Prime Minister Benjamin Netanyahu will convene his decision-making security cabinet on Tuesday to discuss an Egyptian-proposed cease-fire in the Gaza conflict, an Israeli official said.
The official seemed to put a positive face on the proposed truce, saying that Israel's week-old offensive in the Gaza Strip had weakened the Islamist Hamas group militarily.
The proposal marks the most serious attempt yet by international mediators to end the conflict. In a speech broadcast on Al-Jazeera, Ismail Haniyeh, a Hamas leader in Gaza, confirmed there was "diplomatic movement."
Egypt proposed the initiative late Monday aimed at stopping fighting between Israel and Palestinian militants in Gaza, state news agency MENA said.
The proposal, which would take effect at 0600 GMT on Tuesday, calls for a cease-fire within 12 hours of that time, followed by negotiations between both sides in Cairo within 48 hours.
Worldwide pressure has been mounting for a cease-fire in the week-long clash in the Gaza Strip, but the warring parties continued their attacks across the skies on Monday.
The Arab League said in a statement it welcomed the Egyptian initiative "to protect the lives of the innocent."
A White House spokesman says the U.S. will be engaged in an effort to reduce tensions in the region.
President Barack Obama praised Egypt's proposal Monday, saying he's hopeful the plan can restore calm in the wake of a deadly wave of violence.
"We're going to continue to do everything we can to facilitate a return to the 2012 cease-fire,'' Obama said at a White House dinner celebrating the Muslim holy month of Ramadan. "We are encouraged that Egypt has made a proposal to accomplish that goal.''
U.S. Secretary of State John Kerry will hold talk with Egyptian officials in Cairo on situation on Tuesday, Egypt's state news agency said.
Palestinian President Mahmoud Abbas, who reached an agreement with Hamas in April that led to the formation of a unity government last month, welcomed the Egyptian proposal and urged its acceptance, official Palestinian news agency WAFA said.
Hamas has said it would not agree to end its rocket attacks into Israel without several concessions from the Jewish state, including the end to its blockade of the Gaza Strip and the release of Palestinian prisoners it is holding.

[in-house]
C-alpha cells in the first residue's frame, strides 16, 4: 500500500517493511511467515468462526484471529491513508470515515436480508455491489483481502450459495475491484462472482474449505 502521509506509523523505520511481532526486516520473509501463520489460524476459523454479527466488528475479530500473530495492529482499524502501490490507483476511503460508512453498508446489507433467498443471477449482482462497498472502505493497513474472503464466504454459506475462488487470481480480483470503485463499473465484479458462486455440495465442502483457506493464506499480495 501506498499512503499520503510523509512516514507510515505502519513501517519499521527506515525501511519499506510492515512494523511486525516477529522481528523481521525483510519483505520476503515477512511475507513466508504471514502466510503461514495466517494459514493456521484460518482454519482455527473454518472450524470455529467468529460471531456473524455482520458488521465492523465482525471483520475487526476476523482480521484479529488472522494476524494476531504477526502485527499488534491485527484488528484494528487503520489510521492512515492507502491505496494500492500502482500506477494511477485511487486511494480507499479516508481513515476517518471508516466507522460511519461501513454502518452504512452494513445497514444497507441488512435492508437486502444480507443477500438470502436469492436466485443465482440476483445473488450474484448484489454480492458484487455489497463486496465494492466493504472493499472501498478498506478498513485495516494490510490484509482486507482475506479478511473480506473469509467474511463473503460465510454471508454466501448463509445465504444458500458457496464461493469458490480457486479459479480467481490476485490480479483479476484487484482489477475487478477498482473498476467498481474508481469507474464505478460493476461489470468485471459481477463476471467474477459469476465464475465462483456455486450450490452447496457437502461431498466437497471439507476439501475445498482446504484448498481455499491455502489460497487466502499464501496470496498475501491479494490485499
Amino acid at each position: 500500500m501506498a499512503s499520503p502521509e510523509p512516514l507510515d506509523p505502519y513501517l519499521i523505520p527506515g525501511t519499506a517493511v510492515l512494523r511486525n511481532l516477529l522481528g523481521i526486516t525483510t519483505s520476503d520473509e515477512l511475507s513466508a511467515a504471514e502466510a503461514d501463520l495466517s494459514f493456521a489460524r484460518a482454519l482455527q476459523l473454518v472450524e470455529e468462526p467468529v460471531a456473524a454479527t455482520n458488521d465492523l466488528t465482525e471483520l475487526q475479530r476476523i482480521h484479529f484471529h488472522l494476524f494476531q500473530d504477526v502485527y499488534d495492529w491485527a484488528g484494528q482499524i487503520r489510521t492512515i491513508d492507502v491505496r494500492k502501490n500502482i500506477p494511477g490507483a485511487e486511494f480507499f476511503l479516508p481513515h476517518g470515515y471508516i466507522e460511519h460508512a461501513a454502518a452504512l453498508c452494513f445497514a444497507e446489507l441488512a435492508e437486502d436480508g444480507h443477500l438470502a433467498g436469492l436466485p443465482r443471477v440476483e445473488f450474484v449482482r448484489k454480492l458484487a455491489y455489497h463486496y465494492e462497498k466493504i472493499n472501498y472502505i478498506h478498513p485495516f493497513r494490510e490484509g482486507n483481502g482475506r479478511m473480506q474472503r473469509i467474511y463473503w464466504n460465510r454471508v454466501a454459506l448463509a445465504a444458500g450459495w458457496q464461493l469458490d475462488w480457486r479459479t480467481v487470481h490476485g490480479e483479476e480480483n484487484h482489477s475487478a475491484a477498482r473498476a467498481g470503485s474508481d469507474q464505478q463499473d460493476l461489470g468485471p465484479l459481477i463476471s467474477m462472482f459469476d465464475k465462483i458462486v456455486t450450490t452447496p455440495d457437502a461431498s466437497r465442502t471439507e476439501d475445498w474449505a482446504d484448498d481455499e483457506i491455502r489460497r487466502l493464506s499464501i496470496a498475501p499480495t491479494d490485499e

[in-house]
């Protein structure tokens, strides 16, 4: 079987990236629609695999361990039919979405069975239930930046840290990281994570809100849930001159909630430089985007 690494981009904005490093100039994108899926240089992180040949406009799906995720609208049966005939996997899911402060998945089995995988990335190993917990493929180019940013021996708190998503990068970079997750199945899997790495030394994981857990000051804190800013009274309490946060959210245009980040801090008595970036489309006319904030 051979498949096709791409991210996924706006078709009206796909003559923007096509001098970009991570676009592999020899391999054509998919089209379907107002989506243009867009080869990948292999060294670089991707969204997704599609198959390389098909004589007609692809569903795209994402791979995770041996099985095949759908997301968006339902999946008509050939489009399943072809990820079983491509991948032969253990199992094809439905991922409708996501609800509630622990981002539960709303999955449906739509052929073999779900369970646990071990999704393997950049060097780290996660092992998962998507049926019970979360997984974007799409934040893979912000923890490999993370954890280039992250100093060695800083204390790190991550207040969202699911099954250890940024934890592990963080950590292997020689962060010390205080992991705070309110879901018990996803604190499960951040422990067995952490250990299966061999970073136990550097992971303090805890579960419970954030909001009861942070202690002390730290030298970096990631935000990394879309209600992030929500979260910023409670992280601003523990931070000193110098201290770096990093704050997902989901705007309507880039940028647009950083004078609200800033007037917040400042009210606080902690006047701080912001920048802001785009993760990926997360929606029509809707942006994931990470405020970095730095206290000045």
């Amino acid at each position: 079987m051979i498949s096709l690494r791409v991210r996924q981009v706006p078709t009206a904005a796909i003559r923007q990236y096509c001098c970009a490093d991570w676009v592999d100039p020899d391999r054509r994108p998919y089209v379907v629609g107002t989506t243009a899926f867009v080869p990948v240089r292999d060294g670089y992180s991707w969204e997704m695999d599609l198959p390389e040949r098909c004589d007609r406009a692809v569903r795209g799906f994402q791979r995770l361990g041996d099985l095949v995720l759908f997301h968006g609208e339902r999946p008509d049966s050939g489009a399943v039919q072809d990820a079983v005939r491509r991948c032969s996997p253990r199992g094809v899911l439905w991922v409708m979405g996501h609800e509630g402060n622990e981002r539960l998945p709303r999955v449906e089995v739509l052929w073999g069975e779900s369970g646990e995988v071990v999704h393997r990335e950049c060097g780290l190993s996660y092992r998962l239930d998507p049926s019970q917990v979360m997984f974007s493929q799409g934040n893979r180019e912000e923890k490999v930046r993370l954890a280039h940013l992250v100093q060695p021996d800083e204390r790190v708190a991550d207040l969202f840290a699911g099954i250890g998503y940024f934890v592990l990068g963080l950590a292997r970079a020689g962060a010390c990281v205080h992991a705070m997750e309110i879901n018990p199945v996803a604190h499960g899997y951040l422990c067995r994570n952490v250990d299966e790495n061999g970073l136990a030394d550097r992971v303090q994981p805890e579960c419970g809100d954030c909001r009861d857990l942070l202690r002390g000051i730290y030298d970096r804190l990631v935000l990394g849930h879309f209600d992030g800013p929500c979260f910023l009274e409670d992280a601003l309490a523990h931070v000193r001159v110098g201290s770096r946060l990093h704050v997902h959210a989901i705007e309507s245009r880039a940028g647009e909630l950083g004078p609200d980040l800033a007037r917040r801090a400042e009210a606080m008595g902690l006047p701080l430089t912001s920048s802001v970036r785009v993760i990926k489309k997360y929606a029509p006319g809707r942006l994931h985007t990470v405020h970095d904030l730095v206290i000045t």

Also, two Israeli airstrikes targeted the southern Gaza city of Khan Younis, killing four Palestinians and bringing the death toll from the seven days of attacks to 185, including militants, women and children.
Israel said there have been no deaths in the rocket attacks by Hamas. It credits its Iron Dome anti-missile defense system for the lack of casualties.
Earlier Monday, the Israeli military said it shot down a drone aircraft that flew into Israel from Gaza but mostly held back from a threatened escalation of attacks on the northern Gaza Strip.
A spokesperson said the drone, the first reported deployment of an unmanned aircraft by Palestinian militants, was flying over Ashdod, located about halfway between the Gaza Strip and Tel Aviv, when Israeli forces hit it with a Patriot missile on Monday.
“Hamas is trying for an achievement at any price,” Israeli Defense Minister Moshe Ya'alon, referring to the drone, said in a statement on Monday. “We will continue to pummel Hamas and other terrorist organizations until the safety of Israeli citizens is ensured.”
The military also said Hamas militants fired more than 20 rockets Monday from Gaza, while Israeli warplanes and naval gunboats targeted dozens of sites overnight in their nearly weeklong campaign to halt the rocket attacks.
U.N. Secretary-General Ban Ki-moon has expressed alarm at the violence and demanded both sides take immediate steps to end the fighting.
Ban said in a statement late Sunday Hamas rocket fire goes against international law, while "too many Palestinians have been killed" by Israeli airstrikes.
More Than 180 Palestinians killed
On Monday Palestinian officials said more than 180 people have been killed, including militants, since Israel launched its offensive last Tuesday. Most of the dead are said to be civilians.
The U.N. children's agency said Monday that 33 children are among those who have died, and that young people are "bearing the brunt" of the violence.
It joined the U.N. Security Council's call from Saturday for an immediate cease-fire.
Israeli Prime Minister Benjamin Netanyahu blamed Hamas for civilian casualties, saying Sunday the militants are hiding explosives beneath hospitals and using Gaza residents as human shields.
Palestinian President Mahmoud Abbas said he has appealed to Ban for "international protection" for the Palestinian people.
International calls for a cease-fire have grown as the death toll has mounted in the worst flare-up of Israeli-Palestinian violence for almost two years, sparked by the murder of three Israeli teenagers and revenge killing of a Palestinian youth.
Some information for this report provided by AP and Reuters.